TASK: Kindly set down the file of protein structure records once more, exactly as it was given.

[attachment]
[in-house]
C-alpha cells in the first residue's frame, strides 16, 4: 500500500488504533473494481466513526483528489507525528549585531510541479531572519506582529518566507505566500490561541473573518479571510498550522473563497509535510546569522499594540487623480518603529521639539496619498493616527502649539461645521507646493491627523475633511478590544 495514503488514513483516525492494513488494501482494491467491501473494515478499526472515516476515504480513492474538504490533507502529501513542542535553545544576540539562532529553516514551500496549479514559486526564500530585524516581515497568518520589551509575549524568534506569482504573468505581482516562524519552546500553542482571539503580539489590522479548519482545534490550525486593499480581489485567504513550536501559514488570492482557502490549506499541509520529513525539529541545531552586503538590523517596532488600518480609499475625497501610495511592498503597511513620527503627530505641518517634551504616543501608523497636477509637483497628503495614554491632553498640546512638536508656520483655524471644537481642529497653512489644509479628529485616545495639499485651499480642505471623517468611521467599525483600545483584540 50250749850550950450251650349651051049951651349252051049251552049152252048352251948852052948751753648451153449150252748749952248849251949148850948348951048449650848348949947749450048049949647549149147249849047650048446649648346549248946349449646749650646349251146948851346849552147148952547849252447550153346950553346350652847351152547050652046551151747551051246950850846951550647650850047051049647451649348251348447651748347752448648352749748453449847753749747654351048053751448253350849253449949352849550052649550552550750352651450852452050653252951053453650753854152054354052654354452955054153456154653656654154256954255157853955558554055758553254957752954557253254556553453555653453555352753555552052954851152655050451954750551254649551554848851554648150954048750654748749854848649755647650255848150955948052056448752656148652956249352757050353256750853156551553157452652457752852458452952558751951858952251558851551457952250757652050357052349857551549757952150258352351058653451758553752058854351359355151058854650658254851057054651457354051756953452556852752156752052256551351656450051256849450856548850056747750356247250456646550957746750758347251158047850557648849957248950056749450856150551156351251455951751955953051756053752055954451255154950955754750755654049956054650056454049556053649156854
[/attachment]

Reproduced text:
[in-house]
C-alpha cells in the first residue's frame, strides 16, 4: 500500500488504533473494481466513526483528489507525528549585531510541479531572519506582529518566507505566500490561541473573518479571510498550522473563497509535510546569522499594540487623480518603529521639539496619498493616527502649539461645521507646493491627523475633511478590544 495514503488514513483516525492494513488494501482494491467491501473494515478499526472515516476515504480513492474538504490533507502529501513542542535553545544576540539562532529553516514551500496549479514559486526564500530585524516581515497568518520589551509575549524568534506569482504573468505581482516562524519552546500553542482571539503580539489590522479548519482545534490550525486593499480581489485567504513550536501559514488570492482557502490549506499541509520529513525539529541545531552586503538590523517596532488600518480609499475625497501610495511592498503597511513620527503627530505641518517634551504616543501608523497636477509637483497628503495614554491632553498640546512638536508656520483655524471644537481642529497653512489644509479628529485616545495639499485651499480642505471623517468611521467599525483600545483584540 50250749850550950450251650349651051049951651349252051049251552049152252048352251948852052948751753648451153449150252748749952248849251949148850948348951048449650848348949947749450048049949647549149147249849047650048446649648346549248946349449646749650646349251146948851346849552147148952547849252447550153346950553346350652847351152547050652046551151747551051246950850846951550647650850047051049647451649348251348447651748347752448648352749748453449847753749747654351048053751448253350849253449949352849550052649550552550750352651450852452050653252951053453650753854152054354052654354452955054153456154653656654154256954255157853955558554055758553254957752954557253254556553453555653453555352753555552052954851152655050451954750551254649551554848851554648150954048750654748749854848649755647650255848150955948052056448752656148652956249352757050353256750853156551553157452652457752852458452952558751951858952251558851551457952250757652050357052349857551549757952150258352351058653451758553752058854351359355151058854650658254851057054651457354051756953452556852752156752052256551351656450051256849450856548850056747750356247250456646550957746750758347251158047850557648849957248950056749450856150551156351251455951751955953051756053752055954451255154950955754750755654049956054650056454049556053649156854